2009 Senior Leadership RetreatProductivity and Rank (and Discipline)

Junior faculty should be encouraged to compete for external funding, when doing so can advance their own research agenda and produce the kinds of results that will get them tenured. Under these circumstances, they should be encouraged to pursue funding even if the norms of their research community don’t value external funding for its own sake.

productivity and rank and discipline1
2009 Senior Leadership RetreatProductivity and Rank (and Discipline)

On the other hand, junior faculty should be discouraged from seeking or accepting funds that obligate them to significant amounts of work that would be counted as service rather than research, and they should be able to clearly identify the grant deliverables that will count as their own research accomplishments. This skepticism with respect to external funding should be encouraged even if the norms of their research community value external funding for its own sake.

standards and norms of the unit
2009 Senior Leadership RetreatStandards and Norms of the Unit

We all understand that research productivity is measured relative to others in the field, but it is also measured relative to others in the unit. In an interdisciplinary unit, this may raise some interesting challenges. For example:

Faculty members who do research that does not require significant external funding may feel that their work is undervalued by the unit, in comparison to the work of colleagues who bring in external funding.

Faculty members who do research that requires external funding may feel that the time they spend with students, in developing and leading a research group, is not recognized as teaching, because the instructional activity doesn’t take the form of a course delivered for credit.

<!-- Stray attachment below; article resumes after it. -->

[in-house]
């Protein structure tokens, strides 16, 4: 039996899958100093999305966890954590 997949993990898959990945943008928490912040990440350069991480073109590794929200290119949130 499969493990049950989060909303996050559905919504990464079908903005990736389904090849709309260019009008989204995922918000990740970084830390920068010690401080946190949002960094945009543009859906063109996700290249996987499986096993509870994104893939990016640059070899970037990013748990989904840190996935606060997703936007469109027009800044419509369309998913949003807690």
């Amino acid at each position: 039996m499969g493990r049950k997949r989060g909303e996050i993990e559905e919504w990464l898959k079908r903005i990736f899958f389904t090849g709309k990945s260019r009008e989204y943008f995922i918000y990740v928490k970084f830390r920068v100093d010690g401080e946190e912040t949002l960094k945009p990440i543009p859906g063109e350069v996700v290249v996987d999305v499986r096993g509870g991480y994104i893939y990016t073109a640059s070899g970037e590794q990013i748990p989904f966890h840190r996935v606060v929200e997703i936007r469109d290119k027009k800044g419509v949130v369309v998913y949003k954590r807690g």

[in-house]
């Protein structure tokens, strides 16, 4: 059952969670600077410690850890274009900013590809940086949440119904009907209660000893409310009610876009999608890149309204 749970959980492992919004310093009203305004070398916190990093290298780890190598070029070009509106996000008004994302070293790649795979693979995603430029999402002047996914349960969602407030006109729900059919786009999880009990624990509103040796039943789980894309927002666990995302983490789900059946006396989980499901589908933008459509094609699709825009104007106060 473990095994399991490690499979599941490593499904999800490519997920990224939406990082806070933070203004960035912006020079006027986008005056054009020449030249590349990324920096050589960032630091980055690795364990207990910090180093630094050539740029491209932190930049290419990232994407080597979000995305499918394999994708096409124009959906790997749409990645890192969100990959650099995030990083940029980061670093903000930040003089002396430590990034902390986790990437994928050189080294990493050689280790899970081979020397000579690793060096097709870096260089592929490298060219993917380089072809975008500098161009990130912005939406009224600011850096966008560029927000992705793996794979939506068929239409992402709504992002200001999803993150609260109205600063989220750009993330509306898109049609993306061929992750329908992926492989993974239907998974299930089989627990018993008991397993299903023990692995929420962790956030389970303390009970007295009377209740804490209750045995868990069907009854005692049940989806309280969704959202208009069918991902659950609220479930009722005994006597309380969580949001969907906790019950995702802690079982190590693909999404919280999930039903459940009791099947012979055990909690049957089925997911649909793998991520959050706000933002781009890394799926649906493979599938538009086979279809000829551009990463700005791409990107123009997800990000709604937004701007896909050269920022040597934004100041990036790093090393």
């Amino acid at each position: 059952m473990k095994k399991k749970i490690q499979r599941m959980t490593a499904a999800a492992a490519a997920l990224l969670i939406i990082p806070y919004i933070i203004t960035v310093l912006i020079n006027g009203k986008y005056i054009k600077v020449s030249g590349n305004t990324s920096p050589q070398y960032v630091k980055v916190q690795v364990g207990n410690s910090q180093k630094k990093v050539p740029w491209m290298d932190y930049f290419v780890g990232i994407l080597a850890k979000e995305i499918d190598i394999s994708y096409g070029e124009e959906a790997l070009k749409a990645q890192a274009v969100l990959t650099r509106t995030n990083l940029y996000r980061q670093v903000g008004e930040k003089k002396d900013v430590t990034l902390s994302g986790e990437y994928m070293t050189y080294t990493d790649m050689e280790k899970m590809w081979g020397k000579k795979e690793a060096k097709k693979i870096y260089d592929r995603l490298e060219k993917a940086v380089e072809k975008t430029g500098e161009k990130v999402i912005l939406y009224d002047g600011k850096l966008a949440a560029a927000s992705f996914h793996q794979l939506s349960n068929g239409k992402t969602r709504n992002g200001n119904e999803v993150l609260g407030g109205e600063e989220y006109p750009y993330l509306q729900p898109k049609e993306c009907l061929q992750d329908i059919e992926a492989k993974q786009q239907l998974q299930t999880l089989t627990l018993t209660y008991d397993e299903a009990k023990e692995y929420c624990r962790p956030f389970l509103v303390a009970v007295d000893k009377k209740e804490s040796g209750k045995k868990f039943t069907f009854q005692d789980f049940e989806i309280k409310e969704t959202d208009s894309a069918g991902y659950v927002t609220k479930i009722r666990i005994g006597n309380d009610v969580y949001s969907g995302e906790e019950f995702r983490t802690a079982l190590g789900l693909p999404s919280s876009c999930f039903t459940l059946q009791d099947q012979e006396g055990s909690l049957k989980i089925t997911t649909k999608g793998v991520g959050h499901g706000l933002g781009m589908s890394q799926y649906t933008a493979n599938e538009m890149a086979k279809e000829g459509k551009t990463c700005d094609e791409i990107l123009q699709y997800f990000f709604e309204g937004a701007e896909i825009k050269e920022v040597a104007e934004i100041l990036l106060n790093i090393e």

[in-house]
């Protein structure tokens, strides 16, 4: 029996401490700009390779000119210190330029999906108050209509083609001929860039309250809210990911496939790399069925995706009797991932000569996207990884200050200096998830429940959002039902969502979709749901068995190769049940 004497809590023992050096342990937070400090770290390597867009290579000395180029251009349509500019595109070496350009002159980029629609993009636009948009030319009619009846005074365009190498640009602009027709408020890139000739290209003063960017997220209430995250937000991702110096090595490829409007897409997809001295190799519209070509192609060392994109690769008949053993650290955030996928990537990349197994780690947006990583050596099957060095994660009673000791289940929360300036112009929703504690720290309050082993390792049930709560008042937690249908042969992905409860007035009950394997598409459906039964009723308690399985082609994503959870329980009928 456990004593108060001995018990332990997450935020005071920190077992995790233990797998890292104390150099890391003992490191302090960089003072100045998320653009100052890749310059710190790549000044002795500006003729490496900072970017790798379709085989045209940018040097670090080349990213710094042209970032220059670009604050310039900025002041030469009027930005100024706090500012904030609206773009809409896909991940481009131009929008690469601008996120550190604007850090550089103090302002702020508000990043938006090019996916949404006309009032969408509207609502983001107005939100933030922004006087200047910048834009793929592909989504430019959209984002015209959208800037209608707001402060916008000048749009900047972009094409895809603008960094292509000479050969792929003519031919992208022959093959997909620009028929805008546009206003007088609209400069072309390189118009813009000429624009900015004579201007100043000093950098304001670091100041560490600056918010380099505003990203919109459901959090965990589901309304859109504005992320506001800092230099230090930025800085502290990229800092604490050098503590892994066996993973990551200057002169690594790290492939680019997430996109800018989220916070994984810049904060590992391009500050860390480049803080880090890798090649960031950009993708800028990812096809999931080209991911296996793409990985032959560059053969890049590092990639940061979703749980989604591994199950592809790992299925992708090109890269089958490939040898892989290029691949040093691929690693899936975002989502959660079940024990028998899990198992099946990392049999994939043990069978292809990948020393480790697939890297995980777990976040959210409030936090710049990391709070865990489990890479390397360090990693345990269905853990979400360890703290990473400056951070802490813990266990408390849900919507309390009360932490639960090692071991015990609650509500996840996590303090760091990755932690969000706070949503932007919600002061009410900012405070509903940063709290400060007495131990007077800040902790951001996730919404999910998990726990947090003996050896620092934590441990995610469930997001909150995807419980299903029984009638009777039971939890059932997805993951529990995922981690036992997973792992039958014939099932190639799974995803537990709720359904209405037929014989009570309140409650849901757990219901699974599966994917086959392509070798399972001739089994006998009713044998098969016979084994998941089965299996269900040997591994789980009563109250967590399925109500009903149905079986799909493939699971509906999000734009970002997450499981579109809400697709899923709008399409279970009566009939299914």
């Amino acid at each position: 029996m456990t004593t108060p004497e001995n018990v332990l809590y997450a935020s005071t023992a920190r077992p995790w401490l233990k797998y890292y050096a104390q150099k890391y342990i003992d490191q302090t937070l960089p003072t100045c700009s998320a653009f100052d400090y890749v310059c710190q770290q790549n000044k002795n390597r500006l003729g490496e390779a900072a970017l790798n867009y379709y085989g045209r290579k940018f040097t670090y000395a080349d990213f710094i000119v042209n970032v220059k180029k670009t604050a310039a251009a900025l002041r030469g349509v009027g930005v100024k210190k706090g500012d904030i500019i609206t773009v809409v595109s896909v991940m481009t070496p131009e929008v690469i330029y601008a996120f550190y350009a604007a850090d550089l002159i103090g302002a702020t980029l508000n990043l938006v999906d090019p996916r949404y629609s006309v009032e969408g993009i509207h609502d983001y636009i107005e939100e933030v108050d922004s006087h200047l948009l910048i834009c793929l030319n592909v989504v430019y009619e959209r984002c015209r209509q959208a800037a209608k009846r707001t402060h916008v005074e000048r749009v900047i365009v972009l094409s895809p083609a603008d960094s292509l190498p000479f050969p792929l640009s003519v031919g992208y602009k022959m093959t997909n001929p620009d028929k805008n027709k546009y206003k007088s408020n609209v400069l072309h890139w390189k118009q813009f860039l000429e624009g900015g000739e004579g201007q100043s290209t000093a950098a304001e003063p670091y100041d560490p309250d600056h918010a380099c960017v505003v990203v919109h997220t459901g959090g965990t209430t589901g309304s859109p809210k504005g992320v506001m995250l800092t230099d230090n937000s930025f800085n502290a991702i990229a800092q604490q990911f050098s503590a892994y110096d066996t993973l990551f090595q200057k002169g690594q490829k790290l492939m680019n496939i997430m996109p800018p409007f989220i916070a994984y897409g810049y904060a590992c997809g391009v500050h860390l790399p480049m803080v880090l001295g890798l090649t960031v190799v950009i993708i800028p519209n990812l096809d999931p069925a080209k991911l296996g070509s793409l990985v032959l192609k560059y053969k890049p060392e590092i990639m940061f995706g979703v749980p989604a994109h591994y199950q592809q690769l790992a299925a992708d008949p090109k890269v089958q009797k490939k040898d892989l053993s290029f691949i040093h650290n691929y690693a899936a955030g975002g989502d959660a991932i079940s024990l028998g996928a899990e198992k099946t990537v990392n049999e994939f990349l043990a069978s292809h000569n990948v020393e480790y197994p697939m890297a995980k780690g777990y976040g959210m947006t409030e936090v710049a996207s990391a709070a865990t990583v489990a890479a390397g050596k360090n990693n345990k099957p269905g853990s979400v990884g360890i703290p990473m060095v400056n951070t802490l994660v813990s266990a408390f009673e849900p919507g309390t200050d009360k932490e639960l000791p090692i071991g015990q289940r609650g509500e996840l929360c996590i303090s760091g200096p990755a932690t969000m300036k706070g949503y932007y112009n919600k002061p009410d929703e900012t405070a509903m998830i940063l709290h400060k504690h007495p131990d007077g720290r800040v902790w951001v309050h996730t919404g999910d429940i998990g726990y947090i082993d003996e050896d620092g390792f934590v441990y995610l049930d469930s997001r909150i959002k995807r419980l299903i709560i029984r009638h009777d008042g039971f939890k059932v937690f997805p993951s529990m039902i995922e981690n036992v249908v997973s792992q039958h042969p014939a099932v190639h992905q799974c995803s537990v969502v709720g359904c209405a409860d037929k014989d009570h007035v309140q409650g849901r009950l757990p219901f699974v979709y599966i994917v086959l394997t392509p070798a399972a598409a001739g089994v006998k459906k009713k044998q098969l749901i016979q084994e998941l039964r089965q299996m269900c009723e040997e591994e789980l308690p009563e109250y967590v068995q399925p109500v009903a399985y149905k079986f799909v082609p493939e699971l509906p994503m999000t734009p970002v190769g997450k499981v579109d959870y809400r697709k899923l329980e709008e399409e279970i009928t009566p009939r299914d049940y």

facilitation of externally funded research
2009 Senior Leadership RetreatFacilitation of Externally Funded Research

There are some basic support services that make it easier for faculty who seek external funding. Some of these are more generally part of the operation of any academic unit, and some are unique to research operations. General services include:

human resources

purchasing

fiscal services

information technology support

Although these services are generally needed in any unit, in certain situations it may make sense to have specialized versions of any of them, in support of research.

facilitation of externally funded research1
2009 Senior Leadership RetreatFacilitation of Externally Funded Research

Research-specific support services include:

identifying opportunities for funding

developing grant budgets

working with the university’s institutional review board and the office of sponsored research

submitting proposals

managing projects

ensuring regulatory compliance

providing periodic progress reports to the funder

research administration
2009 Senior Leadership RetreatResearch Administration